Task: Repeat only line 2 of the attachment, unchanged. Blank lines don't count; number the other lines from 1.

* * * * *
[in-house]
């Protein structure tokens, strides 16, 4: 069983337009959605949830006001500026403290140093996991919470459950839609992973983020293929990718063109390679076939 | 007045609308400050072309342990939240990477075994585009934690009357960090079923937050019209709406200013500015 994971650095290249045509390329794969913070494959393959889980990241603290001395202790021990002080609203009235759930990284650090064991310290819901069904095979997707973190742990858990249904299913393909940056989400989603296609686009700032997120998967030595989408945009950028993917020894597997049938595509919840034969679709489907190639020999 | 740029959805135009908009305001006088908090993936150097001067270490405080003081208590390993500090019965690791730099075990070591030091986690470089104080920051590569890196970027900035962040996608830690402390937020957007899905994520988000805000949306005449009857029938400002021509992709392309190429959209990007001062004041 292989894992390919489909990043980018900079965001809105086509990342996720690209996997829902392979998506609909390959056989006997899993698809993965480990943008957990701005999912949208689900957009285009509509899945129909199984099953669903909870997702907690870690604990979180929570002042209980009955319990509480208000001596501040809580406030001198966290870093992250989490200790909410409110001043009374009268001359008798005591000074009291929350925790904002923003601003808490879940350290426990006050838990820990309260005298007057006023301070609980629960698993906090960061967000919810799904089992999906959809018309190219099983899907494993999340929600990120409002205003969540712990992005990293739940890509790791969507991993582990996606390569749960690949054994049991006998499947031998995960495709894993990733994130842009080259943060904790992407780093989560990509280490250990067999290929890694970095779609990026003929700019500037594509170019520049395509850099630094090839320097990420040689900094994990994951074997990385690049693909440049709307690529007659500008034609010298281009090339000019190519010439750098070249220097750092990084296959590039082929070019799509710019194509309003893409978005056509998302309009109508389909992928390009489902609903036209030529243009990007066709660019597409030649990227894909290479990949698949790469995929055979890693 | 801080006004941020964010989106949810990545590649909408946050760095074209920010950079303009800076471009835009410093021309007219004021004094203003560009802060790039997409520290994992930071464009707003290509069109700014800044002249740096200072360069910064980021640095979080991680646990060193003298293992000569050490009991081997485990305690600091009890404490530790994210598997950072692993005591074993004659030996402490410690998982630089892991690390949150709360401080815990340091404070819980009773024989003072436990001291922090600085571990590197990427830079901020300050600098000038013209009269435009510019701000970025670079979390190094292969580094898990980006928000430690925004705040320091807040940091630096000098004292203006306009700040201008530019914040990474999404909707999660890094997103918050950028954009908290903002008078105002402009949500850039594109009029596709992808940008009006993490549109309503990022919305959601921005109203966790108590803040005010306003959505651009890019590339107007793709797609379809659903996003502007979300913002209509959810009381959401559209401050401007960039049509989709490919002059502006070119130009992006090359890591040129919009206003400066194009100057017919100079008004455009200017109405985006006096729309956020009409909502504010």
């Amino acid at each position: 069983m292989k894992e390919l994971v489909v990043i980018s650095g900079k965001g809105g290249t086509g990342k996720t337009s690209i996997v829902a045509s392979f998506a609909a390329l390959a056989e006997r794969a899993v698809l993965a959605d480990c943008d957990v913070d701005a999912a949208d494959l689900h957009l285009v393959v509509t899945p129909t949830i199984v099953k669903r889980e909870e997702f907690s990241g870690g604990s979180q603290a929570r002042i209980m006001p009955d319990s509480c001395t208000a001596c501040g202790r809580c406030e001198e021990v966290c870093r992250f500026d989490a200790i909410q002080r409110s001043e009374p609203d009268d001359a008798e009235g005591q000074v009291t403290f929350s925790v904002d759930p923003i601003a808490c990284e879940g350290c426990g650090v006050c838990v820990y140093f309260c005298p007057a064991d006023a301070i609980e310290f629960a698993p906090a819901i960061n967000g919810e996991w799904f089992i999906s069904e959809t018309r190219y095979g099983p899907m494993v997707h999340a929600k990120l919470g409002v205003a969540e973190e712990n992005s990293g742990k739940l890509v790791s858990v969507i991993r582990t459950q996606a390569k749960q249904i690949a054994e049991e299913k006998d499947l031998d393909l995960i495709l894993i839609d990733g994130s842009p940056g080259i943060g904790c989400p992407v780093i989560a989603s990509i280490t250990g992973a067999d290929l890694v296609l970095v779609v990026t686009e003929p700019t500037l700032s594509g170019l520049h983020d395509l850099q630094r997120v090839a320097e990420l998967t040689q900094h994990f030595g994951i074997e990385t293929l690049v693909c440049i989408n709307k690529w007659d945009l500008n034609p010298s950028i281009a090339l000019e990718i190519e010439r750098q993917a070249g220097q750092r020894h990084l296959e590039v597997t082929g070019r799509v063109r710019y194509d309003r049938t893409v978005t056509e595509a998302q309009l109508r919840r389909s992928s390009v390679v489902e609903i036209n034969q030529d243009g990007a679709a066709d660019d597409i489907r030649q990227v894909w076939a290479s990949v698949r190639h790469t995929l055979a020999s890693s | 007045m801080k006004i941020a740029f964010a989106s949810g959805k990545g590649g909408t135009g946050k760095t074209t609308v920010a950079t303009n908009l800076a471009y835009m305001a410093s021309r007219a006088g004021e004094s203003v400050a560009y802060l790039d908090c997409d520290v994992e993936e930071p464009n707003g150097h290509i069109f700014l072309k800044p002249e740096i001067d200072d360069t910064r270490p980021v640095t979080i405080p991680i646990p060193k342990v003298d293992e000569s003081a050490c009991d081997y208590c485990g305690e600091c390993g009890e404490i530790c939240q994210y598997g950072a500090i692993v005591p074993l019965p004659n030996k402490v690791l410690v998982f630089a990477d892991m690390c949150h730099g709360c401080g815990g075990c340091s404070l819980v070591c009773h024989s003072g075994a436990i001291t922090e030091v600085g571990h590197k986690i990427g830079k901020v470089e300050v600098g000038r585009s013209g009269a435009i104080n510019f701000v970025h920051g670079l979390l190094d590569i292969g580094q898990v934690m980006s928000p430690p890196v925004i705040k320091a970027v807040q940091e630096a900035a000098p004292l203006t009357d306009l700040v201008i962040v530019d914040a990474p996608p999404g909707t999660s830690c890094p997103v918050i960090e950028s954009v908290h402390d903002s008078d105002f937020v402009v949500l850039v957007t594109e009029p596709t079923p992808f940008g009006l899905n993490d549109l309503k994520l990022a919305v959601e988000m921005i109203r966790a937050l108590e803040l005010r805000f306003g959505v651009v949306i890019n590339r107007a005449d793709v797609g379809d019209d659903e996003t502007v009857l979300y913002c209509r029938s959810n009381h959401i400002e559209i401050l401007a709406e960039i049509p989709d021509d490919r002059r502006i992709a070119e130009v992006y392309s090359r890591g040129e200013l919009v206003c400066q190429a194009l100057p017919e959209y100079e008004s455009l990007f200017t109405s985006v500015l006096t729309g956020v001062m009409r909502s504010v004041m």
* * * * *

């Protein structure tokens, strides 16, 4: 069983337009959605949830006001500026403290140093996991919470459950839609992973983020293929990718063109390679076939 | 007045609308400050072309342990939240990477075994585009934690009357960090079923937050019209709406200013500015 994971650095290249045509390329794969913070494959393959889980990241603290001395202790021990002080609203009235759930990284650090064991310290819901069904095979997707973190742990858990249904299913393909940056989400989603296609686009700032997120998967030595989408945009950028993917020894597997049938595509919840034969679709489907190639020999 | 740029959805135009908009305001006088908090993936150097001067270490405080003081208590390993500090019965690791730099075990070591030091986690470089104080920051590569890196970027900035962040996608830690402390937020957007899905994520988000805000949306005449009857029938400002021509992709392309190429959209990007001062004041 292989894992390919489909990043980018900079965001809105086509990342996720690209996997829902392979998506609909390959056989006997899993698809993965480990943008957990701005999912949208689900957009285009509509899945129909199984099953669903909870997702907690870690604990979180929570002042209980009955319990509480208000001596501040809580406030001198966290870093992250989490200790909410409110001043009374009268001359008798005591000074009291929350925790904002923003601003808490879940350290426990006050838990820990309260005298007057006023301070609980629960698993906090960061967000919810799904089992999906959809018309190219099983899907494993999340929600990120409002205003969540712990992005990293739940890509790791969507991993582990996606390569749960690949054994049991006998499947031998995960495709894993990733994130842009080259943060904790992407780093989560990509280490250990067999290929890694970095779609990026003929700019500037594509170019520049395509850099630094090839320097990420040689900094994990994951074997990385690049693909440049709307690529007659500008034609010298281009090339000019190519010439750098070249220097750092990084296959590039082929070019799509710019194509309003893409978005056509998302309009109508389909992928390009489902609903036209030529243009990007066709660019597409030649990227894909290479990949698949790469995929055979890693 | 801080006004941020964010989106949810990545590649909408946050760095074209920010950079303009800076471009835009410093021309007219004021004094203003560009802060790039997409520290994992930071464009707003290509069109700014800044002249740096200072360069910064980021640095979080991680646990060193003298293992000569050490009991081997485990305690600091009890404490530790994210598997950072692993005591074993004659030996402490410690998982630089892991690390949150709360401080815990340091404070819980009773024989003072436990001291922090600085571990590197990427830079901020300050600098000038013209009269435009510019701000970025670079979390190094292969580094898990980006928000430690925004705040320091807040940091630096000098004292203006306009700040201008530019914040990474999404909707999660890094997103918050950028954009908290903002008078105002402009949500850039594109009029596709992808940008009006993490549109309503990022919305959601921005109203966790108590803040005010306003959505651009890019590339107007793709797609379809659903996003502007979300913002209509959810009381959401559209401050401007960039049509989709490919002059502006070119130009992006090359890591040129919009206003400066194009100057017919100079008004455009200017109405985006006096729309956020009409909502504010």